Sunday Services: 9:00am & 10:45am

The Day

The Day

Preached by Ben Bechtel

My wife Whitley and I have been married for over two and a half years. So, we aren’t newlyweds anymore but our wedding is also recent enough that I can remember many things very vividly still from that day. One memory that sticks out is the morning of our wedding. One of my best friends got up before all of us, cleaned up the mess we had left of the place the night before, and went to get coffee and donuts for all of us. As we sat and ate breakfast I remember having several guys say to me, “today is the day.” They didn’t have to explain to me what that meant. I knew that the day was obviously the day of our wedding, the day Whit and I had been looking forward to for 15 long months since we made initial promises of engagement to one another.

In a similar way, Jesus speaks of the day in this text we will look at this morning. In the minds of the biblical authors and Jewish readers, the day meant the Day of the Lord, the day that would fulfill so many of their longings and expectations. It was the day promised when God would return to consummate his kingdom on earth, restore the fortunes of his people Israel, and bring justice down upon his enemies. This, as far as the Bible is concerned is the day. However, the kingdom, as we will see Jesus teach this morning, is also already present in the person of Jesus. This kingdom, both its present and coming form on the day, is the subject matter of Jesus’ teaching here in this text. Jesus is going to show us all this morning that the kingdom of God, both in its present and future forms, ought to direct the desires of our hearts. Let’s read Luke 17:20-37 together (pg. 997):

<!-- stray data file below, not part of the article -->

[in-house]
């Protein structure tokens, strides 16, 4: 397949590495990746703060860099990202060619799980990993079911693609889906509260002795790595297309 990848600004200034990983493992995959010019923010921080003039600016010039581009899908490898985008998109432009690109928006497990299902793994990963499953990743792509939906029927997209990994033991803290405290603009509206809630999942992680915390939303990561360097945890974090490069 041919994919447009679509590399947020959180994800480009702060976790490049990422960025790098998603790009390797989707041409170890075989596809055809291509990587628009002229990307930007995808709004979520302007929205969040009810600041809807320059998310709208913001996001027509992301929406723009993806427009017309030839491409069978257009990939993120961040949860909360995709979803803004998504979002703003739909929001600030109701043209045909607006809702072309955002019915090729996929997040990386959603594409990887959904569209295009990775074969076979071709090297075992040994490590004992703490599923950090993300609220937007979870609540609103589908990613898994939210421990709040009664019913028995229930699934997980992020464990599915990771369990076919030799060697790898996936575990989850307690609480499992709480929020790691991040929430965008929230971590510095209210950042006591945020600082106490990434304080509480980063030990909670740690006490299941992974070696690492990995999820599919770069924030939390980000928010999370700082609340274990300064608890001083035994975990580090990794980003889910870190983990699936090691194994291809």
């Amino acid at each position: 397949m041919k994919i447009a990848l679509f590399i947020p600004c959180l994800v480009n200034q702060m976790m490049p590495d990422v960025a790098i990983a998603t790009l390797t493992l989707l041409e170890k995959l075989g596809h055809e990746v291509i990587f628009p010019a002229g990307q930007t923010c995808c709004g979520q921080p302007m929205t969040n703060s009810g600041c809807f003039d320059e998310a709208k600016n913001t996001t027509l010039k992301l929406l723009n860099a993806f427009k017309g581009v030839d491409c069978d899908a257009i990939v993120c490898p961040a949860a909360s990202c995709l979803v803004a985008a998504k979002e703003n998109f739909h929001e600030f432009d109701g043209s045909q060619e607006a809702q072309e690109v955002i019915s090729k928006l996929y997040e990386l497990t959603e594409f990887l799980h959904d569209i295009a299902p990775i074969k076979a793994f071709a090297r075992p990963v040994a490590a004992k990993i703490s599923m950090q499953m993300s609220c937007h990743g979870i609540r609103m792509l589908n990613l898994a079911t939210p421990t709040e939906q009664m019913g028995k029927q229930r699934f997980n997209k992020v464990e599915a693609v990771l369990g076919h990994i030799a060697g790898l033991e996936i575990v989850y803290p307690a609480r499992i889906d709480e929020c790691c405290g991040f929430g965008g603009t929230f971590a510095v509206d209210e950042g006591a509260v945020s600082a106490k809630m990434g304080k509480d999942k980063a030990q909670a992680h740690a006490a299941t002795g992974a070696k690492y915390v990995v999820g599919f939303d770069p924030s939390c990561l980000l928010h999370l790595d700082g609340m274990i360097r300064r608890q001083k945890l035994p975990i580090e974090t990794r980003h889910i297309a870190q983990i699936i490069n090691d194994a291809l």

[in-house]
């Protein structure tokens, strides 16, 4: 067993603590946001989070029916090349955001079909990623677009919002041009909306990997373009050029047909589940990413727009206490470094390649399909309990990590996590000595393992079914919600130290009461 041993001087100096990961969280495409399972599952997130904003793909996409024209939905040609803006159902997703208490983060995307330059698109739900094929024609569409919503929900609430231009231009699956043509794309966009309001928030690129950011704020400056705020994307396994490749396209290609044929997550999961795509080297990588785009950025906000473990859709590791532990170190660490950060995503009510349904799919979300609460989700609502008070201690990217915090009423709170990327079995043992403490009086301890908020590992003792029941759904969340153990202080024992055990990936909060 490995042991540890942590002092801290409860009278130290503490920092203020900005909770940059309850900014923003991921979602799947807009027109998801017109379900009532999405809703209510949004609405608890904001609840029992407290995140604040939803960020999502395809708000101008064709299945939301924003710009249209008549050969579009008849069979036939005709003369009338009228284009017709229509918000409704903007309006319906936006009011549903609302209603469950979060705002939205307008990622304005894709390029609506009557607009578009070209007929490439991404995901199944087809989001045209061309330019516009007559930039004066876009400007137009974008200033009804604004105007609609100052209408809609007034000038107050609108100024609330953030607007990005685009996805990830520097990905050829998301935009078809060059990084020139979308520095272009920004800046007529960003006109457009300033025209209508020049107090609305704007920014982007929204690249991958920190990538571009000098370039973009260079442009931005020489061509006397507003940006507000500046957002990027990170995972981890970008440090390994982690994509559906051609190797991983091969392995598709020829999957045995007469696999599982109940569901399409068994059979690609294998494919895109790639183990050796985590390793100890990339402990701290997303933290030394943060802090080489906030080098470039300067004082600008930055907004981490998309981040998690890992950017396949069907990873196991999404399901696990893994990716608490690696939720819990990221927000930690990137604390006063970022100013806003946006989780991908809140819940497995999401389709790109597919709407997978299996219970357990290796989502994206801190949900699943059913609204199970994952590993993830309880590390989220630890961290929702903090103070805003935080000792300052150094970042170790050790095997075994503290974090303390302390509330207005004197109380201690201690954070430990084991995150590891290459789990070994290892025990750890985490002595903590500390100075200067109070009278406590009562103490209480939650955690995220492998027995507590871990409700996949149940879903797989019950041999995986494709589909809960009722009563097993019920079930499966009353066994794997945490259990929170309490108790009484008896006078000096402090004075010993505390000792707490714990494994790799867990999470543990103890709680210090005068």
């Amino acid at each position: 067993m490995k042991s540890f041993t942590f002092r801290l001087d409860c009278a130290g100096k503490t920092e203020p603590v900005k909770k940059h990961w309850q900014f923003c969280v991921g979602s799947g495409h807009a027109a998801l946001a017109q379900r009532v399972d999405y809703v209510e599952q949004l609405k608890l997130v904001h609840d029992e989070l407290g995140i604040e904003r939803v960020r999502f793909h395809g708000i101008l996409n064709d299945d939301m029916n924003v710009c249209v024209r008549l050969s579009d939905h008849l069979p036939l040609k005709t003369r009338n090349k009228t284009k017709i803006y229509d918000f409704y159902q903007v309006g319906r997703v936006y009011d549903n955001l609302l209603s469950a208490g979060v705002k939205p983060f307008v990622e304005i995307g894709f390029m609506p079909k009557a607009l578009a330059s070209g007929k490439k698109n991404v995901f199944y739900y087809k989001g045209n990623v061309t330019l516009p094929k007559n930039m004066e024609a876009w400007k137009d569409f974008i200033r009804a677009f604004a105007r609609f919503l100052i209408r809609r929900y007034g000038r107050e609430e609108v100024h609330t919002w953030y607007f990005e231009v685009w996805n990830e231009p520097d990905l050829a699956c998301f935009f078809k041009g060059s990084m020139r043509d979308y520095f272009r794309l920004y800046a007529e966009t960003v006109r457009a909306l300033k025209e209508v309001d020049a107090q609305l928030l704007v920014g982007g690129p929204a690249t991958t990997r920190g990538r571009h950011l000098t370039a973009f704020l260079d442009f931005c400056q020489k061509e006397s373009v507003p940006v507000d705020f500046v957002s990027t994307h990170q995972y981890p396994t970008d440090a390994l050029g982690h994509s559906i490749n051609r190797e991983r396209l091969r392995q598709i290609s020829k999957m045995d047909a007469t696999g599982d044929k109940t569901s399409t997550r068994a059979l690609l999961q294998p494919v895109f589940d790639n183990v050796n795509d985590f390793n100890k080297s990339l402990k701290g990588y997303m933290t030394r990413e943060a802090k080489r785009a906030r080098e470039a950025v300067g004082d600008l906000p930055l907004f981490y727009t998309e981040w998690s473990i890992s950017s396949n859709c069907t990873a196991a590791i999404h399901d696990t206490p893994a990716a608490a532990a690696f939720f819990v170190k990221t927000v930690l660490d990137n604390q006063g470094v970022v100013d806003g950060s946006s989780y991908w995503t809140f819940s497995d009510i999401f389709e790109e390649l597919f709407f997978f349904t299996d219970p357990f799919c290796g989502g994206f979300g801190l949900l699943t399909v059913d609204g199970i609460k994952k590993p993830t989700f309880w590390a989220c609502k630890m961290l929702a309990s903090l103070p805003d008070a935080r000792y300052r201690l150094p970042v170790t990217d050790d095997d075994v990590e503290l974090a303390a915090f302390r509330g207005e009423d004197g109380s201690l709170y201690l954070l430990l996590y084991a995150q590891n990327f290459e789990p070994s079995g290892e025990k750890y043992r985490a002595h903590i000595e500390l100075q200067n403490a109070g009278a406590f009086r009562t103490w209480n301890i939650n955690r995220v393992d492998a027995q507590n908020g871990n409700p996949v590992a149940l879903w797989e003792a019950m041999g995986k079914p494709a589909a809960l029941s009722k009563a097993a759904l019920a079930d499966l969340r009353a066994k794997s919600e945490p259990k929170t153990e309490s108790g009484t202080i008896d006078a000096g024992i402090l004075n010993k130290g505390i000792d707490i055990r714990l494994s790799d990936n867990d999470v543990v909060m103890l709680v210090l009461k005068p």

20 Being asked by the Pharisees when the kingdom of God would come, he answered them, “The kingdom of God is not coming in ways that can be observed, 21 nor will they say, ‘Look, here it is!’ or ‘There!’ for behold, the kingdom of God is in the midst of you.”

22 And he said to the disciples, “The days are coming when you will desire to see one of the days of the Son of Man, and you will not see it. 23 And they will say to you, ‘Look, there!’ or ‘Look, here!’ Do not go out or follow them. 24 For as the lightning flashes and lights up the sky from one side to the other, so will the Son of Man be in his day. 25 But first he must suffer many things and be rejected by this generation. 26 Just as it was in the days of Noah, so will it be in the days of the Son of Man. 27 They were eating and drinking and marrying and being given in marriage, until the day when Noah entered the ark, and the flood came and destroyed them all. 28 Likewise, just as it was in the days of Lot—they were eating and drinking, buying and selling, planting and building, 29 but on the day when Lot went out from Sodom, fire and sulfur rained from heaven and destroyed them all— 30 so will it be on the day when the Son of Man is revealed. 31 On that day, let the one who is on the housetop, with his goods in the house, not come down to take them away, and likewise let the one who is in the field not turn back. 32 Remember Lot’s wife. 33 Whoever seeks to preserve his life will lose it, but whoever loses his life will keep it. 34 I tell you, in that night there will be two in one bed. One will be taken and the other left. 35 There will be two women grinding together. One will be taken and the other left.” 37 And they said to him, “Where, Lord?” He said to them, “Where the corpse is, there the vultures will gather.”